To provide an analysis of data, the analytical database 300 periodically requests and receives snapshots of the operational database 50. As used herein, a “snapshot” refers to an instantaneous copy of a portion of the data stored in an operational database or a copy of the entire operational database. The copied data in each snapshot is time-stamped and saved in a data library 350 in the analytical database 300. The data library 350 may store the copied data from the operational database in any suitable format. The management processor manages the library 350, organizes data within the library, augments data, calculates new data, analyzes the data, presents the data in an effective manner and can link the analysis back to the SFA system, to enable a user to change data within the operational database in response to an analysis performed within the analytical database, as described in detail below.
  • [0033]
    The analytical database 300 may automatically request the snapshot at specified times, without users of operational database 50 being aware of the transfer of data. In this manner, the transfer and analysis of the data from the operation database can occur without disrupting or interfering with the operation of the operational database 50. An analysis of data stored in the operational database using the analytical database 300 can also occur covertly, to prevent users of the operational database from manipulating the data to influence the analysis performed by the management system. Alternatively, a manager of the operational database 50 can periodically send the snapshots to the analytical database 300 for analysis.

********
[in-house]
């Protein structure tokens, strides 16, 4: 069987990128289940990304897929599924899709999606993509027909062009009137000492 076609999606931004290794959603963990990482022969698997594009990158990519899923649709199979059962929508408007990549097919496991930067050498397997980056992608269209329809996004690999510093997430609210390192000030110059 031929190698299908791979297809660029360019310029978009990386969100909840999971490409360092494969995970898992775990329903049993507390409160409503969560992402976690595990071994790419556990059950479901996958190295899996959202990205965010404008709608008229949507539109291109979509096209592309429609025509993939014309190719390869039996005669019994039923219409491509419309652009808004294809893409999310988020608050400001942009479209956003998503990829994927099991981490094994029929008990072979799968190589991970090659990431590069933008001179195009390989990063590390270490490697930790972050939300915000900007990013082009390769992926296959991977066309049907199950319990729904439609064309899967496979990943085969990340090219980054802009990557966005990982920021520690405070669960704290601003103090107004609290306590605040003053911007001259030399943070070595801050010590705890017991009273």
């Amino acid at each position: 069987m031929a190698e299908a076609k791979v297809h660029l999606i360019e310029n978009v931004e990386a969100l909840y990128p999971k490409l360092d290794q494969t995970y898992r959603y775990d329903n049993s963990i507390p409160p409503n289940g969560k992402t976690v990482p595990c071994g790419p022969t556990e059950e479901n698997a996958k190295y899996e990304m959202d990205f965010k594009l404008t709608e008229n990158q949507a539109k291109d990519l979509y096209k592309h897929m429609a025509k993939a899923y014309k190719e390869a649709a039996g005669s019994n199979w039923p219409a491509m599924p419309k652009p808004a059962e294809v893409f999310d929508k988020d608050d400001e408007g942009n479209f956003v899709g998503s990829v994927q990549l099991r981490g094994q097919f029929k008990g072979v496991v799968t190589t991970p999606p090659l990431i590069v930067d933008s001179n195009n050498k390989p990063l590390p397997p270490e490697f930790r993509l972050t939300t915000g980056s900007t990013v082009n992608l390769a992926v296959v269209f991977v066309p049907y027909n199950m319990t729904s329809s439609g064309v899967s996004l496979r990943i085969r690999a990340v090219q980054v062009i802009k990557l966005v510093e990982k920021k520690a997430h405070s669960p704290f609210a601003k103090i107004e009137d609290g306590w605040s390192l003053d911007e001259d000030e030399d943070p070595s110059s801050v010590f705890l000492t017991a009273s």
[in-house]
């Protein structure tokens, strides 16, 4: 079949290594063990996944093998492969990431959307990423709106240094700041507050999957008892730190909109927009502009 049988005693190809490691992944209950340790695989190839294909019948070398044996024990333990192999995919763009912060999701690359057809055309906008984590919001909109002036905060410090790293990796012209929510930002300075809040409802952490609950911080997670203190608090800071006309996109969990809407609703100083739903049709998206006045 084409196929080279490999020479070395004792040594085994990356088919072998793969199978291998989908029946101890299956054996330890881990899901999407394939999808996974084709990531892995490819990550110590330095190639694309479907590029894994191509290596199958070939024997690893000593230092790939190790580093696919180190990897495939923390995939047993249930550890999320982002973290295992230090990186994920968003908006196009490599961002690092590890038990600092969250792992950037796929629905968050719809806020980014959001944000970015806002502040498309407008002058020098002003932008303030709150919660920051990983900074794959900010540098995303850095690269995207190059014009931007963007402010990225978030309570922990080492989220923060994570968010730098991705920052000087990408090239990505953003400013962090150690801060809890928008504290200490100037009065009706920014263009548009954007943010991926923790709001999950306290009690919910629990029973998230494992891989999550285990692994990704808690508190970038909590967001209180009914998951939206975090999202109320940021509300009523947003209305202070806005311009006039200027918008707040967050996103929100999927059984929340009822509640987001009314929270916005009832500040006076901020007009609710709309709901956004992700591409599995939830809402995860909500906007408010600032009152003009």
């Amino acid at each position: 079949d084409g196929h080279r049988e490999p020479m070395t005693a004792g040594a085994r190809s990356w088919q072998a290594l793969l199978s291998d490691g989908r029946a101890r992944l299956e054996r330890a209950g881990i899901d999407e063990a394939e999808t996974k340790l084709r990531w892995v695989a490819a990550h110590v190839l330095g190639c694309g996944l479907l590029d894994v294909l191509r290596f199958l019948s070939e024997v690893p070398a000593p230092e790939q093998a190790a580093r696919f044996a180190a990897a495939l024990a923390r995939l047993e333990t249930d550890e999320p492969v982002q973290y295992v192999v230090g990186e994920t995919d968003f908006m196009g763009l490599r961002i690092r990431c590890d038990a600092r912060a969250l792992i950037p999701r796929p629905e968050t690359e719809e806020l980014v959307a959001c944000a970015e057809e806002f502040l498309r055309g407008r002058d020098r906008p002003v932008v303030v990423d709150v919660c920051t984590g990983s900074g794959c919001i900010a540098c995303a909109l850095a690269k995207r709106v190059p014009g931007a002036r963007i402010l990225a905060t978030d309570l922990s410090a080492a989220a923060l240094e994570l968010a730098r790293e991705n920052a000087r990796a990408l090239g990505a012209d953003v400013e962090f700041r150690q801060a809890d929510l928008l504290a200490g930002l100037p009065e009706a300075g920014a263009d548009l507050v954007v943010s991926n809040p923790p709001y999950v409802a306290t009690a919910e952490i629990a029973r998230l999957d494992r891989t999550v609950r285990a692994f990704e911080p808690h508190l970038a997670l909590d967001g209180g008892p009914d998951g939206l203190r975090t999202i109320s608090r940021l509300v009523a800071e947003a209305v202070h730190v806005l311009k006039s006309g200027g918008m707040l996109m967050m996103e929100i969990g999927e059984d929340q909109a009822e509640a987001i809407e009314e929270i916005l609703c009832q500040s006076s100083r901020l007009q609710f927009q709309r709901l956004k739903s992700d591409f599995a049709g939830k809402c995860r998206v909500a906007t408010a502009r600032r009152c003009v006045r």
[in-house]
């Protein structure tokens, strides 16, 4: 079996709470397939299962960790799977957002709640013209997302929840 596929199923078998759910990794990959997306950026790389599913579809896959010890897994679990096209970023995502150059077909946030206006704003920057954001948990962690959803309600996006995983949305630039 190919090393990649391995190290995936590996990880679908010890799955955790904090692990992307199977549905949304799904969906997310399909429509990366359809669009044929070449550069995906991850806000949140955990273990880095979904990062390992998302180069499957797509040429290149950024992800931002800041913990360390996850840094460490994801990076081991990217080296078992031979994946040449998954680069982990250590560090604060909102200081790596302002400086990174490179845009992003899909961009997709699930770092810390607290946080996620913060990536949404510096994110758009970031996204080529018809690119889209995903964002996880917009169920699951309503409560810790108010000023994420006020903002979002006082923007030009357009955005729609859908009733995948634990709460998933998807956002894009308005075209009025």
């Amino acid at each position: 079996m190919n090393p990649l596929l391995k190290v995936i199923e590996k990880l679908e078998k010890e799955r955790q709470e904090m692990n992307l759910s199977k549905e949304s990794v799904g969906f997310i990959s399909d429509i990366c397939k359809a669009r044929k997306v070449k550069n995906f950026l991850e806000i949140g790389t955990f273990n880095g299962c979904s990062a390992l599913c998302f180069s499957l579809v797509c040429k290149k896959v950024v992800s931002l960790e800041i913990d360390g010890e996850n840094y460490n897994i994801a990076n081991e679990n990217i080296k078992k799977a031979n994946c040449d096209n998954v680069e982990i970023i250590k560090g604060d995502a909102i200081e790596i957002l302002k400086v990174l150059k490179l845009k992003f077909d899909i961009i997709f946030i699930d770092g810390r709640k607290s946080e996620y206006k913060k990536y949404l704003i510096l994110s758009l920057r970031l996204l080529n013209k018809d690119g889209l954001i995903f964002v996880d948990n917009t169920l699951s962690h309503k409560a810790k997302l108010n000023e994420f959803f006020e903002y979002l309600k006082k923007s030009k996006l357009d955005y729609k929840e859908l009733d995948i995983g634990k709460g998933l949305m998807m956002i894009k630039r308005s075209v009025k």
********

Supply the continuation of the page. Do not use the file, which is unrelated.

• [0034]
    In an illustrative embodiment, the analytical database 300 requests and receives a copy of the data in the operational database 50 once per month. The first snapshot, taken on January 1, is stored in the library 350 as table 310. The second snapshot, taken February 1, is stored in the library 350 as table 320. The third snapshot, taken March 1, is stored in the library 350 as table 330, and so on. One skilled in the art will recognize that the snapshots may be taken at any suitable time interval. For example, the analytical database may take a snapshot of an operational database yearly, quarterly, monthly, weekly, daily, hourly, every minute, upon triggers indicating that a change has taken place in the operational database, and/or at another suitable time interval.
  • [0035]
    The time interval between snapshots can also be fixed or variable, depending on particular circumstances. For example, during a first time period, such as the first quarter of a year, the analytical database 300 may request and receive weekly snapshots of the operational database, while during a second period, such as the last quarter of the year, the analytical database 300 may request and receive daily snapshots of the operational database. The time interval between snapshots can be tailored through means known in the art for each particular application.
  • [0036]
    The analytical database 300 provides an analysis of the data in the operational database to provide insight into the activity, such as sales activity, tracked by the operational database. The analytical database 300 compares different snapshots 310, 320 and/or 330 of the operational database stored in the library 350 to identify changes within the operational database 50 over time. For example, the analytical database 300 can compare the same sales opportunity as it appears in different snapshots and identify changes to certain values of the opportunity to identify trends in the data, track performance, provide an accurate financial forecast and provide feedback to management.
  • [0037]